Sunday Salon Series Brings Wesleyan Professor to Discuss Legacy of Legendary Folk Singer
Pete Seeger is very possibly the most important U.S. folk singer of the 20th century, a central figure in the music of social movements from the labor movement of the 1930s to the environmental movement of today. For the past year Wesleyan Professor Rob Rosenthal has been working with Seeger on a forthcoming collection of his papers, The Pete Seeger Reader. At Green Street’s Sunday Salon Series, Rob will discuss this work, Seeger’s place in American music, and invite audience members to share their thoughts and memories of this beloved musician.
This informal lecture takes place on Sunday, April 25 from 2–4pm as part of the Sunday Salon Discussion Series, Green Street’s monthly discussion series for creative minds and curious individuals hosted by Wesleyan University Chemistry Professor David Beveridge. Each monthly salon includes plenty of opportunity for socializing as well as a reception with light refreshments.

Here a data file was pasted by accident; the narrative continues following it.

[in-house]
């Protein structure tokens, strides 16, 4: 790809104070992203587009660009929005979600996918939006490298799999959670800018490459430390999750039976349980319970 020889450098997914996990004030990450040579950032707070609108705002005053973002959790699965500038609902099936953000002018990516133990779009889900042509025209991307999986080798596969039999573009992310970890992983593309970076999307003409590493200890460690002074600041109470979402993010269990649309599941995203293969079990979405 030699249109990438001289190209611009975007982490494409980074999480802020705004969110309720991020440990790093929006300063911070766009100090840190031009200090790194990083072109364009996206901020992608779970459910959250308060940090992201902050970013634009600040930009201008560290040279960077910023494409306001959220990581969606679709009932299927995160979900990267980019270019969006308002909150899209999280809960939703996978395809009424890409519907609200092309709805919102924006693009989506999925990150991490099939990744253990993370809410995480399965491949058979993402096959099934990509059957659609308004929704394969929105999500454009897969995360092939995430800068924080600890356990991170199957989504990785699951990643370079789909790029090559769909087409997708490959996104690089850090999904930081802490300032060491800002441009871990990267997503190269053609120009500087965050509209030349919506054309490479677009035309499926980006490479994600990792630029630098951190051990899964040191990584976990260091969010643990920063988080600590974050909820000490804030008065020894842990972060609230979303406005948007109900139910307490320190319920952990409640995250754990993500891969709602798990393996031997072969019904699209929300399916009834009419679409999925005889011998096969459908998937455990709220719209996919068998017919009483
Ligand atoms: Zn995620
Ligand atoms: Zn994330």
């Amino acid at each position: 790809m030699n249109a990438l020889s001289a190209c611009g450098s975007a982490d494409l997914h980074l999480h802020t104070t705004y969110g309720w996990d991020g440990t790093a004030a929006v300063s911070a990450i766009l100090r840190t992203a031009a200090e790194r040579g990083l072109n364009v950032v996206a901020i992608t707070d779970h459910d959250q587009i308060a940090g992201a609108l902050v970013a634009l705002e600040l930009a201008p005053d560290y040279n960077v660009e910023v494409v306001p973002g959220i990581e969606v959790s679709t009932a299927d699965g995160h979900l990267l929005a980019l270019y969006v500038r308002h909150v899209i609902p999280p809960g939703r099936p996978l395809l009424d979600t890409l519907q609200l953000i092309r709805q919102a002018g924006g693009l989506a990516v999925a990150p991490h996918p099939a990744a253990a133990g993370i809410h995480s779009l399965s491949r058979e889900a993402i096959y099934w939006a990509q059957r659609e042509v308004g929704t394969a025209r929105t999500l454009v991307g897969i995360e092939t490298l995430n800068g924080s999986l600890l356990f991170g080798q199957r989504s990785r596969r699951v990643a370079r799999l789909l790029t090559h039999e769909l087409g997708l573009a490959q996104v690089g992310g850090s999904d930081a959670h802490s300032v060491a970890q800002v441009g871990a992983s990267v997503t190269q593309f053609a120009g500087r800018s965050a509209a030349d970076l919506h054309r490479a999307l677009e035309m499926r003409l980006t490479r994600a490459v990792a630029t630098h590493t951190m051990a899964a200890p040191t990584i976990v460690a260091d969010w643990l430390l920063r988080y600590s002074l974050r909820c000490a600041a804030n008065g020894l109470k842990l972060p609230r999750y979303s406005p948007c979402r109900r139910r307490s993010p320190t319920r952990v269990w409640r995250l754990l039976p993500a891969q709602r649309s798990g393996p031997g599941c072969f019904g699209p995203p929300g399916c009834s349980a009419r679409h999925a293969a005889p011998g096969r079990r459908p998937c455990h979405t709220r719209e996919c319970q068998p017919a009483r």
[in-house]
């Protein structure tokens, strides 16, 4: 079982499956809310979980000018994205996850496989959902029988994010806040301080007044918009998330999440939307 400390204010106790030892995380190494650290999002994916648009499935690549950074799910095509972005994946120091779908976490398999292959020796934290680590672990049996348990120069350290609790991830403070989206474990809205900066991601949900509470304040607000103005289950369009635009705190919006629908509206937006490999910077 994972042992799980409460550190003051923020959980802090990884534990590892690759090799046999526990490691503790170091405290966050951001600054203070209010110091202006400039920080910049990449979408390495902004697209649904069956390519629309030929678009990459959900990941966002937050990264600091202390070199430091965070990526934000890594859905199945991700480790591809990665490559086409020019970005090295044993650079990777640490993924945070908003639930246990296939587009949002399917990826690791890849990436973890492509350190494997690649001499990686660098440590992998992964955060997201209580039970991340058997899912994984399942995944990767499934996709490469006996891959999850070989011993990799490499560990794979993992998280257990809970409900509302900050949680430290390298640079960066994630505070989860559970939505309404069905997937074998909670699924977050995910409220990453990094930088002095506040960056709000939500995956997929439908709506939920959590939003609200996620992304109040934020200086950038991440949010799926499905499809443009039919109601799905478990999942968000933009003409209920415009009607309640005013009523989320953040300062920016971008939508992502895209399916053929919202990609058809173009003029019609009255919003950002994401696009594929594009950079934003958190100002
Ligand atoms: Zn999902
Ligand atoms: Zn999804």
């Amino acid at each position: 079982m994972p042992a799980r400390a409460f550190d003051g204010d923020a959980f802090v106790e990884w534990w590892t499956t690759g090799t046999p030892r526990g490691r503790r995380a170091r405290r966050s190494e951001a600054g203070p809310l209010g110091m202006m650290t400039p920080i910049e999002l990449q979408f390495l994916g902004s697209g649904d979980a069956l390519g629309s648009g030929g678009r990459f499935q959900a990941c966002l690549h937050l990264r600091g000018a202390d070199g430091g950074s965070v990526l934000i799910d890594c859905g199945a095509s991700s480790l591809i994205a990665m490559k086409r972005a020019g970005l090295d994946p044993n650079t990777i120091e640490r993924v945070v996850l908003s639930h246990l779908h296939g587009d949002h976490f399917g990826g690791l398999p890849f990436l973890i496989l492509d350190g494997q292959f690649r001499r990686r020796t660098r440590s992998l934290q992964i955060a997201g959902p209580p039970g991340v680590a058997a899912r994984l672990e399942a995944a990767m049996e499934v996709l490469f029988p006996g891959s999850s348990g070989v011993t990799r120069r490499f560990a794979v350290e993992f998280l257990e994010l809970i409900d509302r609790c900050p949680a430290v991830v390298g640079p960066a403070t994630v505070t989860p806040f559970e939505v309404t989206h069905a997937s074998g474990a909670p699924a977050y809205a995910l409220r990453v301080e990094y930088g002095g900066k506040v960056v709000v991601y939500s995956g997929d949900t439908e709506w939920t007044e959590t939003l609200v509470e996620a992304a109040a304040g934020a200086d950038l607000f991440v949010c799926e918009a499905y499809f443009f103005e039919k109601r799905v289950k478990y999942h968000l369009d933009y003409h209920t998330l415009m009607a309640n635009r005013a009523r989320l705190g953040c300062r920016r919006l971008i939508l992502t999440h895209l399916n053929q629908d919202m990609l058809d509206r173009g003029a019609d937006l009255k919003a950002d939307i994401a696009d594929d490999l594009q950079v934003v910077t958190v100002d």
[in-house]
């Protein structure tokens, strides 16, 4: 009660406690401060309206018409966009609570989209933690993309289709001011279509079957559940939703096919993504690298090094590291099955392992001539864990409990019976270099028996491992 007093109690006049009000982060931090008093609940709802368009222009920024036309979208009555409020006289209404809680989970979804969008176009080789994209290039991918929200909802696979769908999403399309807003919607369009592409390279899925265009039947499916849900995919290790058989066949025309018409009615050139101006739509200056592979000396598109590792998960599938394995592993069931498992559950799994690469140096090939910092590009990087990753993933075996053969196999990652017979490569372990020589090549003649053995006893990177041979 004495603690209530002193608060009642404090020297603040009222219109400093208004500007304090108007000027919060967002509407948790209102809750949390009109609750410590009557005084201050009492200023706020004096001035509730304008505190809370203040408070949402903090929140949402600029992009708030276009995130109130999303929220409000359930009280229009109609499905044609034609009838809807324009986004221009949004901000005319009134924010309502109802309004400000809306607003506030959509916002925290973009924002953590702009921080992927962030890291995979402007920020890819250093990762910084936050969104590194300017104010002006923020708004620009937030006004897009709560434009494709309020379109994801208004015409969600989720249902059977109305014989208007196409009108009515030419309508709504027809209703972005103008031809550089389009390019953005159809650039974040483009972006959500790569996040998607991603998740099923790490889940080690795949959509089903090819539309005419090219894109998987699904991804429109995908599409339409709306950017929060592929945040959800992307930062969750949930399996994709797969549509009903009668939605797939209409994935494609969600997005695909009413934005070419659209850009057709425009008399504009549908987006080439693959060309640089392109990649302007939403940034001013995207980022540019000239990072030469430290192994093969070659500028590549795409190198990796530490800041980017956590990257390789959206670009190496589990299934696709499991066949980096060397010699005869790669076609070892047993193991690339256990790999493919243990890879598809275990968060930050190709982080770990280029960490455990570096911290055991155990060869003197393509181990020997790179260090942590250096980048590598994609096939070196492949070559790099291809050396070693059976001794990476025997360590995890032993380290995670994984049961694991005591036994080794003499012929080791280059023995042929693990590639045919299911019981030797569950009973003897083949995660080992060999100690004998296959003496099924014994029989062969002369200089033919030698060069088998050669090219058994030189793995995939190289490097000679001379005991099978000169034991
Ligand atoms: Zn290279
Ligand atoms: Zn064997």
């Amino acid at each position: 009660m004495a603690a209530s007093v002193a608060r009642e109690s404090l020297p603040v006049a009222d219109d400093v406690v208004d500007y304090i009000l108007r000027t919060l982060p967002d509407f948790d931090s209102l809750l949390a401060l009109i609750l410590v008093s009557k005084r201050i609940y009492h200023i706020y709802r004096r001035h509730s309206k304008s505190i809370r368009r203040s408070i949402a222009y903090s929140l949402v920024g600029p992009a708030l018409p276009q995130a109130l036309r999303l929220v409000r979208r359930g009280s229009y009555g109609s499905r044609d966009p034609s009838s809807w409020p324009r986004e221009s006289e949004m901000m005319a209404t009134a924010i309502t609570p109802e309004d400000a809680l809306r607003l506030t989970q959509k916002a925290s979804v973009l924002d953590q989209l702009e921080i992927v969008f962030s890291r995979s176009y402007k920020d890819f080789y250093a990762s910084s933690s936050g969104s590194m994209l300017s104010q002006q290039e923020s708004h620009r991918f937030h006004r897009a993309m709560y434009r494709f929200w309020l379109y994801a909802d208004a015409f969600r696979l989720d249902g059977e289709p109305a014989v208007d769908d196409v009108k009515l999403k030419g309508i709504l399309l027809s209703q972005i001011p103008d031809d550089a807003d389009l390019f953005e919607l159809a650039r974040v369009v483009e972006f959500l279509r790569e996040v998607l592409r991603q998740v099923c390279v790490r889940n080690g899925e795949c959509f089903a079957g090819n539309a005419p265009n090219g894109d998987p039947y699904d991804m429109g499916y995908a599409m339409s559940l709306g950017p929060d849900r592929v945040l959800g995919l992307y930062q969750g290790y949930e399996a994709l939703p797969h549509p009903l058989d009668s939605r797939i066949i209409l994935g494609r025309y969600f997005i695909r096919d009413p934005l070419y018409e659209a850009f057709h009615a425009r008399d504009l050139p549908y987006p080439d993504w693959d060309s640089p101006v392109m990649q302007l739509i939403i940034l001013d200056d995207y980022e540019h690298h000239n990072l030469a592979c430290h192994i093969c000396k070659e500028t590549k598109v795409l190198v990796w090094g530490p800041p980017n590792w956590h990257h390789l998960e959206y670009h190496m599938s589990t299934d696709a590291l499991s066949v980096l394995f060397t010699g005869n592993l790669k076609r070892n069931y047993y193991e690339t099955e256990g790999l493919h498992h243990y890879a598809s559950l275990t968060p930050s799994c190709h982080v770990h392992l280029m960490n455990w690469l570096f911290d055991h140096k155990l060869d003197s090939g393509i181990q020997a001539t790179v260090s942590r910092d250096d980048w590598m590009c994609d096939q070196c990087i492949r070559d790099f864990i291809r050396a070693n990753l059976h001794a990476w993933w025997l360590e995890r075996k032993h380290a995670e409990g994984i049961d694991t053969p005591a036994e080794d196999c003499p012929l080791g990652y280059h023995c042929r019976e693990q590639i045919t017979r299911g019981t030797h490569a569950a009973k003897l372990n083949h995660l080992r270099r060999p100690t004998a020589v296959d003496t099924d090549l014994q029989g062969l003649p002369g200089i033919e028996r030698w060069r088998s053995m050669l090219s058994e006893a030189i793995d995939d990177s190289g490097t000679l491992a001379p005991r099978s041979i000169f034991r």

Admission is $5 for the general public and $3 for Green Street members, seniors, and students. Green Street Arts Center is located at 51 Green Street, Middletown, CT. To register or get more information, please visit: www.greenstreetartscenter.org or call (860) 685-7871.
More About Rob Rosenthal
As a professor of sociology at Wesleyan, Rosenthal is an expert on housing, homelessness, social movements and the culture of social movements. He received his bachelor’s degree from Rutgers University and his master’s of arts and Ph.D fromthe University of California Santa Barbara.
Rosenthal is the author of 18 published articles, seven of which cover the topic of homelessness. His book, Homeless in Paradise received the Association for Humanist Sociology Book Award in 1995.
He teaches Introductory Sociology, Urban Sociology, Housing and Public Policy, and Music in Social Movements to undergrads, and recently taught Music in Social Movements to students enrolled in the Graduate Liberal Studies Program. In this class, Rosenthal questions how the actual use of music can create movement cultures. Students listen to musicians such as Bob Dylan, Woody Guthrie, Billie Holiday, Janis Joplin, Rage Against the Machine, and Public Enemy and discuss how their music relates to movements in the United States including the labor, civil rights, new left, woman’s, and current inner city movements.
Submitted by Adam Kubota, Center for the Arts